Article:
THE epic Lions-All Blacks series produced spectacular rugby for three straight weekends but discussion about the series will forever be focussed on the same thing - controversial refereeing decisions. The world’s top-ranked whistleblower Nigel Owens says pressure on referees has never been greater, with media attention expanding rapidly, new technologies and the invasive creep of social media. In Sydney while filming an ad for Emirates recently (before the third Lions Test), Owens said he was open to more transparency in contentious refereeing moments, but the game must guard against abuse towards officials and the loss of a core element of rugby: respect. Owens spoke with Daily Telegraph rugby writer Iain Payten.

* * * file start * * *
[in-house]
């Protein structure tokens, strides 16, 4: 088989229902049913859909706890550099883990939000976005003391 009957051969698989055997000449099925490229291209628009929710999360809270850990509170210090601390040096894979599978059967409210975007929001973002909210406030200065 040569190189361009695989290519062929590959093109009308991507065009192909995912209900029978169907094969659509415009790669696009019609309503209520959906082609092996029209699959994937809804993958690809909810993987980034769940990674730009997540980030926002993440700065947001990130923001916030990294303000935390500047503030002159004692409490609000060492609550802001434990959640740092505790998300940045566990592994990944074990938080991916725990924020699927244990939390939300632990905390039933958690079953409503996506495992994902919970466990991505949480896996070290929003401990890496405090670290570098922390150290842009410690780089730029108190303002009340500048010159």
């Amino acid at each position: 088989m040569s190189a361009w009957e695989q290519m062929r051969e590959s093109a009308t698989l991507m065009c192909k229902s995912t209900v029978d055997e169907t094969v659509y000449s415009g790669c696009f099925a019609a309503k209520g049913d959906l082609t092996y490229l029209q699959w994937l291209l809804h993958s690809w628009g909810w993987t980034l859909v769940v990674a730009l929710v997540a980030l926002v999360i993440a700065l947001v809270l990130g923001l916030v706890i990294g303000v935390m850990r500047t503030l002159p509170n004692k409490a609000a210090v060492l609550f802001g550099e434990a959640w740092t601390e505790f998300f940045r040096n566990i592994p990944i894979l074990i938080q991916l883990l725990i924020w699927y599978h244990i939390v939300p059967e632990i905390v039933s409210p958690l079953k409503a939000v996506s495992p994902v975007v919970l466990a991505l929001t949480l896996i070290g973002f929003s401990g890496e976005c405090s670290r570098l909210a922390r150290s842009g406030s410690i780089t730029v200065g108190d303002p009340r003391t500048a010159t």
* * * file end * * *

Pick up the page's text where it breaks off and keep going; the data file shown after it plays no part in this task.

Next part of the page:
Payten: You were involved in a campaign to highlight and eliminate referee abuse last year. Why is it that an important issue to you and do you think we should be worried about that in rugby?
Owens: I do think it is important because one of the most important fundamental values of rugby union is the value of respect. And that respect is from players to officials and vice-versa, and spectators sitting in the stadium supporting different teams who are able to enjoy each other’s company. We must never lose that from the game.
That’s one the most important values and core values of rugby, and has always been. Wirth the way society is these days, I think respect is sadly lacking in everyday life. Those boundaries are being pushed back in sport, including rugby.
So it’s important to stay on top of from that point of view. But I also think it is important from the bigger picture as well, of recruitment and retention of referees as well.
There are some referees who will walk away from the game, especially younger referees, if abuse is going to increase and so on. We can’t afford to lose them. So it’s important for rugby as a sport in general, and important for us as referees, that we are able to recruit, develop and retain referees because they so important to the game.